Photoshoots and events always provide the perfect excuse to dream up new DIY projects, and with an inspiration board full of beautiful images and a colour palette reminiscent of end-of-summer sunsets, our Endless Summer Dinner Party called for a few extra special touches to bring our vision to life.
A coat of purple paint on a few vintage chairs from the studio added a splash of colour to offset the natural wood surfaces, and we also wanted to infuse the tablescape with some of the bright pastels that we had picked out, so we decided to paint our own ombré napkins and table runner.
Simple to make and easy to customize depending on your theme and colour palette, the ombré napkins added the perfect handmade touch to our table with their watercolour effect and raw edges.
Plain white cotton napkins (we bought 100% cotton fabric from Michaels and cut it to size to achieve the raw edge look, but you could also use regular white cotton napkins)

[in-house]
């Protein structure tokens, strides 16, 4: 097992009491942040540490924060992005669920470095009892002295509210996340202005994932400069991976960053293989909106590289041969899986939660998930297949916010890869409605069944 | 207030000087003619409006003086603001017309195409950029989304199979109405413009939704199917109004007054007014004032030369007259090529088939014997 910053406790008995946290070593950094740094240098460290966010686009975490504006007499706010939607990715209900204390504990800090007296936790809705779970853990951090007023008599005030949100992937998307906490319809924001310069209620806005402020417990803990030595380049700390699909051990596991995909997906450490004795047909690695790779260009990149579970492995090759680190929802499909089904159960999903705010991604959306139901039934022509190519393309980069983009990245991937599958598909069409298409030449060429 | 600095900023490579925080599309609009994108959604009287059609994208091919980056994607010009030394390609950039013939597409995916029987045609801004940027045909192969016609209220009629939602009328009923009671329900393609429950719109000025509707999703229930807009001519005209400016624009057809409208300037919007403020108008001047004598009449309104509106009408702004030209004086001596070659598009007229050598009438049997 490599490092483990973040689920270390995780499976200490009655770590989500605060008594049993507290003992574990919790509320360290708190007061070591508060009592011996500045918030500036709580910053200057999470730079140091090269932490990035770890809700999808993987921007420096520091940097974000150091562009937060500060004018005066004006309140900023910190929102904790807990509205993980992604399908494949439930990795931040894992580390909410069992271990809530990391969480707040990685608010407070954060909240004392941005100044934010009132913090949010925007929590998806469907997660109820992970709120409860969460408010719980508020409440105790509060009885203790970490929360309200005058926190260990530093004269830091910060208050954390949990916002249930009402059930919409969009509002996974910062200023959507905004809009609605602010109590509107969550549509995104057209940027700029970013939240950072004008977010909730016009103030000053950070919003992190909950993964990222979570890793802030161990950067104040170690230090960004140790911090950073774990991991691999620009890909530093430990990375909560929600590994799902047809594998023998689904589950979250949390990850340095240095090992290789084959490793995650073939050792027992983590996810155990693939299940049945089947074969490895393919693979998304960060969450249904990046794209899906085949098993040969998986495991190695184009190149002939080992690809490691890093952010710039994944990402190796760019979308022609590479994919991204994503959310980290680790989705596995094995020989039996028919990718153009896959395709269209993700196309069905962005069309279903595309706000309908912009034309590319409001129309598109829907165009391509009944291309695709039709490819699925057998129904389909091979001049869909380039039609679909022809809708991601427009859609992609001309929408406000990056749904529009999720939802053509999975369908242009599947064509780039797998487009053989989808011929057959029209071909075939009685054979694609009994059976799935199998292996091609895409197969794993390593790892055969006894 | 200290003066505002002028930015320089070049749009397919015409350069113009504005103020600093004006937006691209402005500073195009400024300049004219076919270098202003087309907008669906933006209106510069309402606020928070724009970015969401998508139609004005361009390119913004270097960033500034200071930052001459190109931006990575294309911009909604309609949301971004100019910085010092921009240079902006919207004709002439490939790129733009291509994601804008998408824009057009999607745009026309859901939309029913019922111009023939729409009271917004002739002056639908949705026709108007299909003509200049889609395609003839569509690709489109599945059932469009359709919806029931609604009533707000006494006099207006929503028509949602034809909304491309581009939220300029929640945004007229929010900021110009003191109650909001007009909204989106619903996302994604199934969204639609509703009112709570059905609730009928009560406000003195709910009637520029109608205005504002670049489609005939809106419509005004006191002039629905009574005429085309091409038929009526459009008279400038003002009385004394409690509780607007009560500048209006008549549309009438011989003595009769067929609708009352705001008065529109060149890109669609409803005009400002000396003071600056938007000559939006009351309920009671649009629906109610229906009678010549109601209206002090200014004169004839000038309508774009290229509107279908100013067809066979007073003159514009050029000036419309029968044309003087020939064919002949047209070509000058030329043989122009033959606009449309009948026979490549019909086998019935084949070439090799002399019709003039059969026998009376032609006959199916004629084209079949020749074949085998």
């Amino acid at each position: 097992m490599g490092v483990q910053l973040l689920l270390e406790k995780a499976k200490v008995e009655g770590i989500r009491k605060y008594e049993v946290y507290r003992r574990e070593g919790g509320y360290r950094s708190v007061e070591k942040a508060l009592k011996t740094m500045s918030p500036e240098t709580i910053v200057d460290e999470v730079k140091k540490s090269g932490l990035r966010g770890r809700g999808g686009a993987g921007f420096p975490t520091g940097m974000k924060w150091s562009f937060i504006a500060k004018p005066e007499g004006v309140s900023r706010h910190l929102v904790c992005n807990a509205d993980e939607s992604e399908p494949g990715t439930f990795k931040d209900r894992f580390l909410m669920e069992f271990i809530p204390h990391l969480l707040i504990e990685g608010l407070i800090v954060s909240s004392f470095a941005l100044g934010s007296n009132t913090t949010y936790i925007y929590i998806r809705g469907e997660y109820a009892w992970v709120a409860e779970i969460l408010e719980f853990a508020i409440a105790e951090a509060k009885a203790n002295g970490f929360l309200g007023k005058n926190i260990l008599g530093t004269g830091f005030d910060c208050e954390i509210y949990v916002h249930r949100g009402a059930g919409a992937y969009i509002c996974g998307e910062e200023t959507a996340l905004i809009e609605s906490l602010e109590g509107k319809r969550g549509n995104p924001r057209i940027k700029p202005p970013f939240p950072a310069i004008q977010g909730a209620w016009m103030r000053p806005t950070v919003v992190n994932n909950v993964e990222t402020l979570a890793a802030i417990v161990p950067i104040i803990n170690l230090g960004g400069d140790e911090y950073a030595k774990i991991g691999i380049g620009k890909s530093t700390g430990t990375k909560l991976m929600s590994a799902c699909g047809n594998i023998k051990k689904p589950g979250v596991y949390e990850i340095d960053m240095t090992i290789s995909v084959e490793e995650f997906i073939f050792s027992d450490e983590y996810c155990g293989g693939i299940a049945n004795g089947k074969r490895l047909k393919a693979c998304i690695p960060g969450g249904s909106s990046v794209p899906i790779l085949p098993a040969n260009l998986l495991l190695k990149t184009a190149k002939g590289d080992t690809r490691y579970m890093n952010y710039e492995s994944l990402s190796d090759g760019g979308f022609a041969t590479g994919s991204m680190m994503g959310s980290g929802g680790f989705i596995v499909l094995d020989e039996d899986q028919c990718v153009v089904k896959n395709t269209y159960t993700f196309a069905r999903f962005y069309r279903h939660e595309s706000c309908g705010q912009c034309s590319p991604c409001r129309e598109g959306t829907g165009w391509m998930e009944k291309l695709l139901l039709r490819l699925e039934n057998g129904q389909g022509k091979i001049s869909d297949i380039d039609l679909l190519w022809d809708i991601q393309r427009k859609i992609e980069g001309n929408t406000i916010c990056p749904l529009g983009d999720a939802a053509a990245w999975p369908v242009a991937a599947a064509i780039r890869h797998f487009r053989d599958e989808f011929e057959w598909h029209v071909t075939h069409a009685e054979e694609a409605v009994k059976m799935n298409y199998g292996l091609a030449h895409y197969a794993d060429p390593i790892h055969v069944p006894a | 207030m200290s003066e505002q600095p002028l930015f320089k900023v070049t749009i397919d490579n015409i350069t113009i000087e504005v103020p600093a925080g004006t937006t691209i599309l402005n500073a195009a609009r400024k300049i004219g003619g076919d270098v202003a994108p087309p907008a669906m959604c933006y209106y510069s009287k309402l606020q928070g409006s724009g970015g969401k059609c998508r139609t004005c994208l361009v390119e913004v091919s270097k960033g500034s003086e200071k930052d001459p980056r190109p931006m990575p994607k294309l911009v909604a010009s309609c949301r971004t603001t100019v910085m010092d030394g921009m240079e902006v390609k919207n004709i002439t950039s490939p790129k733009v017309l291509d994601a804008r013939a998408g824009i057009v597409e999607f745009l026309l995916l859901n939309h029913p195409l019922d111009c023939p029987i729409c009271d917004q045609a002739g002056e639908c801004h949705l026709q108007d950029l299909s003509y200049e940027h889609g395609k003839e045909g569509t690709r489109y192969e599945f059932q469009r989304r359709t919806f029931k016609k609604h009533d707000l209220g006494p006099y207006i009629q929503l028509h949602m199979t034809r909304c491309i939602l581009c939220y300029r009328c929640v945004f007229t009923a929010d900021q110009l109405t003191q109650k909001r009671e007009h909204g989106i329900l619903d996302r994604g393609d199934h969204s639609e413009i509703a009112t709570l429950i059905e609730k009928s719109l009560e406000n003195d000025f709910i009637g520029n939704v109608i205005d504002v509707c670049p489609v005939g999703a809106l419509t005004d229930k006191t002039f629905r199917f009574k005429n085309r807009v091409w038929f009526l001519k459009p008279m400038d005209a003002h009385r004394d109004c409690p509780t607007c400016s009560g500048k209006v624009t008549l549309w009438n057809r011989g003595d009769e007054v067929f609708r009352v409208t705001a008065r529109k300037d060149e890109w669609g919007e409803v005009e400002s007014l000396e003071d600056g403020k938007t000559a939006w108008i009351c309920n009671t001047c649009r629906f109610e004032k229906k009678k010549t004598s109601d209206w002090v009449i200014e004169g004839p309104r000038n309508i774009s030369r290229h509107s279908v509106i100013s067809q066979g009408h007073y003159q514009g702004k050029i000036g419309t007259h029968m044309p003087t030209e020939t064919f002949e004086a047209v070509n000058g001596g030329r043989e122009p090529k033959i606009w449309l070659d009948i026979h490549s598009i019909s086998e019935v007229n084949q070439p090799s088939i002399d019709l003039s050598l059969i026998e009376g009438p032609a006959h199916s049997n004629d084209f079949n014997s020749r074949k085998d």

Fabric paint (or acrylic paint mixed with a fabric paint medium)
Wet the napkins in a bowl of water so they're damp but not soaking wet. Lay flat on a protected surface.
Mix your paint with water, using about four parts water to one part paint. If you're using acrylic paint mixed with fabric paint medium instead of fabric paint (that's what we did, as we found there were better colour options of acrylic paint), follow the directions on the bottle for proportions. Experiment with the ratio depending on how saturated you want the colour to be.
Use a soft paintbrush to apply the paint in washes, starting from the edge of the fabric and blending each colour into the next to achieve the faded ombré effect.
Hang to dry. (If your fabric is quite wet, note that the colour may run downwards slightly). Once the napkin is completely dry, use an iron or a steamer to set the paint and even out any creases.
Et voila! You're ready to set your table with your new ombré napkins. For the table runner, we followed the same instructions, starting with a thicker wash of colour down the centre, and adding a complementary colour on each side, blending together.